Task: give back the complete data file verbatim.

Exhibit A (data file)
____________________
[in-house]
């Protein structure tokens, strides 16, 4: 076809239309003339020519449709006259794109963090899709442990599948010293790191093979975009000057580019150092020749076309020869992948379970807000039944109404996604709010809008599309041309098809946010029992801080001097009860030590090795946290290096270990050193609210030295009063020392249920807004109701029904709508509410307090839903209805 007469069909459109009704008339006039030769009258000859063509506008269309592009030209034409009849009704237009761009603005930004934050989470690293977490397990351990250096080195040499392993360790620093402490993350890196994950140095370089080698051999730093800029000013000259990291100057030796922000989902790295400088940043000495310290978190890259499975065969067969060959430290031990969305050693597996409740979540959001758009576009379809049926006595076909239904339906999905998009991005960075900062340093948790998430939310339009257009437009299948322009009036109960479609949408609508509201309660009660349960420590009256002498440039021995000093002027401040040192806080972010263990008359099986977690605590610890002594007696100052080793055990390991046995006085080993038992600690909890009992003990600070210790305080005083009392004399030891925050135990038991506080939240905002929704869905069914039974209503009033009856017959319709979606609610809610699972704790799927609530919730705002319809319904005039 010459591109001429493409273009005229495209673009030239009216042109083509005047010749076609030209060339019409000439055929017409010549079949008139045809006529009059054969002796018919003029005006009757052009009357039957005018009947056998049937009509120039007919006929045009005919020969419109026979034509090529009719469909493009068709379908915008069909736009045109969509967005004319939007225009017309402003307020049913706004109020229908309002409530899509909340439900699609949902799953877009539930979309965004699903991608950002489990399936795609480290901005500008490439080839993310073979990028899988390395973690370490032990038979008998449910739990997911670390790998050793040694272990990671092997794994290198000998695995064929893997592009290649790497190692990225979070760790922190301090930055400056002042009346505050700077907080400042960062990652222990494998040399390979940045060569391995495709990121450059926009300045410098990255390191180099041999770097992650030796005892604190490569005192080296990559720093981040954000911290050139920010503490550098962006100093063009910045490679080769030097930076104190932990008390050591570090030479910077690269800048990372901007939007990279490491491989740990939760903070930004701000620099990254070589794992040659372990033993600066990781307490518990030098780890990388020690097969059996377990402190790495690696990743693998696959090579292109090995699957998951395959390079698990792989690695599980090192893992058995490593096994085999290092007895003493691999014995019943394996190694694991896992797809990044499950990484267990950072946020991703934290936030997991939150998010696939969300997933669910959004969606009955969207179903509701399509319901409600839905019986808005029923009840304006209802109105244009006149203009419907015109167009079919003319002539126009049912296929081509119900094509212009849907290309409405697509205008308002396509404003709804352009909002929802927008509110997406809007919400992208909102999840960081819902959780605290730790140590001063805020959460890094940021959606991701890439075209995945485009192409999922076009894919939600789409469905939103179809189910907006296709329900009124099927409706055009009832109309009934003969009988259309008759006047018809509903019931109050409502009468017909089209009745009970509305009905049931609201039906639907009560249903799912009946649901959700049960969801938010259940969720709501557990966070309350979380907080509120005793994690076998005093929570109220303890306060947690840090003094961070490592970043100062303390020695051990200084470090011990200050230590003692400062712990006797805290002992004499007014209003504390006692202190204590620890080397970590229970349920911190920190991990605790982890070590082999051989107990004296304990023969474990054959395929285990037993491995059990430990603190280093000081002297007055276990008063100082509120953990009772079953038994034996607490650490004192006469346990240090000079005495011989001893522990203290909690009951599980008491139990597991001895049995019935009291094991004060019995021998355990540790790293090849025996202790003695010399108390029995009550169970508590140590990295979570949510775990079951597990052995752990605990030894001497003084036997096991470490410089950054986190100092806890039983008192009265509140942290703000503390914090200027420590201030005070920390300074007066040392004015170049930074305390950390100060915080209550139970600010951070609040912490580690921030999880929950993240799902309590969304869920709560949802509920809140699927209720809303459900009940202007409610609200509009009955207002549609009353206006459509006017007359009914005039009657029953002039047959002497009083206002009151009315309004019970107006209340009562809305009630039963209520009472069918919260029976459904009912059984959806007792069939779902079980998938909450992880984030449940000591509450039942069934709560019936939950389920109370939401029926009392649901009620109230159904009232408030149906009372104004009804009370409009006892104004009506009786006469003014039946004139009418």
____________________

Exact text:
[in-house]
């Protein structure tokens, strides 16, 4: 076809239309003339020519449709006259794109963090899709442990599948010293790191093979975009000057580019150092020749076309020869992948379970807000039944109404996604709010809008599309041309098809946010029992801080001097009860030590090795946290290096270990050193609210030295009063020392249920807004109701029904709508509410307090839903209805 007469069909459109009704008339006039030769009258000859063509506008269309592009030209034409009849009704237009761009603005930004934050989470690293977490397990351990250096080195040499392993360790620093402490993350890196994950140095370089080698051999730093800029000013000259990291100057030796922000989902790295400088940043000495310290978190890259499975065969067969060959430290031990969305050693597996409740979540959001758009576009379809049926006595076909239904339906999905998009991005960075900062340093948790998430939310339009257009437009299948322009009036109960479609949408609508509201309660009660349960420590009256002498440039021995000093002027401040040192806080972010263990008359099986977690605590610890002594007696100052080793055990390991046995006085080993038992600690909890009992003990600070210790305080005083009392004399030891925050135990038991506080939240905002929704869905069914039974209503009033009856017959319709979606609610809610699972704790799927609530919730705002319809319904005039 010459591109001429493409273009005229495209673009030239009216042109083509005047010749076609030209060339019409000439055929017409010549079949008139045809006529009059054969002796018919003029005006009757052009009357039957005018009947056998049937009509120039007919006929045009005919020969419109026979034509090529009719469909493009068709379908915008069909736009045109969509967005004319939007225009017309402003307020049913706004109020229908309002409530899509909340439900699609949902799953877009539930979309965004699903991608950002489990399936795609480290901005500008490439080839993310073979990028899988390395973690370490032990038979008998449910739990997911670390790998050793040694272990990671092997794994290198000998695995064929893997592009290649790497190692990225979070760790922190301090930055400056002042009346505050700077907080400042960062990652222990494998040399390979940045060569391995495709990121450059926009300045410098990255390191180099041999770097992650030796005892604190490569005192080296990559720093981040954000911290050139920010503490550098962006100093063009910045490679080769030097930076104190932990008390050591570090030479910077690269800048990372901007939007990279490491491989740990939760903070930004701000620099990254070589794992040659372990033993600066990781307490518990030098780890990388020690097969059996377990402190790495690696990743693998696959090579292109090995699957998951395959390079698990792989690695599980090192893992058995490593096994085999290092007895003493691999014995019943394996190694694991896992797809990044499950990484267990950072946020991703934290936030997991939150998010696939969300997933669910959004969606009955969207179903509701399509319901409600839905019986808005029923009840304006209802109105244009006149203009419907015109167009079919003319002539126009049912296929081509119900094509212009849907290309409405697509205008308002396509404003709804352009909002929802927008509110997406809007919400992208909102999840960081819902959780605290730790140590001063805020959460890094940021959606991701890439075209995945485009192409999922076009894919939600789409469905939103179809189910907006296709329900009124099927409706055009009832109309009934003969009988259309008759006047018809509903019931109050409502009468017909089209009745009970509305009905049931609201039906639907009560249903799912009946649901959700049960969801938010259940969720709501557990966070309350979380907080509120005793994690076998005093929570109220303890306060947690840090003094961070490592970043100062303390020695051990200084470090011990200050230590003692400062712990006797805290002992004499007014209003504390006692202190204590620890080397970590229970349920911190920190991990605790982890070590082999051989107990004296304990023969474990054959395929285990037993491995059990430990603190280093000081002297007055276990008063100082509120953990009772079953038994034996607490650490004192006469346990240090000079005495011989001893522990203290909690009951599980008491139990597991001895049995019935009291094991004060019995021998355990540790790293090849025996202790003695010399108390029995009550169970508590140590990295979570949510775990079951597990052995752990605990030894001497003084036997096991470490410089950054986190100092806890039983008192009265509140942290703000503390914090200027420590201030005070920390300074007066040392004015170049930074305390950390100060915080209550139970600010951070609040912490580690921030999880929950993240799902309590969304869920709560949802509920809140699927209720809303459900009940202007409610609200509009009955207002549609009353206006459509006017007359009914005039009657029953002039047959002497009083206002009151009315309004019970107006209340009562809305009630039963209520009472069918919260029976459904009912059984959806007792069939779902079980998938909450992880984030449940000591509450039942069934709560019936939950389920109370939401029926009392649901009620109230159904009232408030149906009372104004009804009370409009006892104004009506009786006469003014039946004139009418």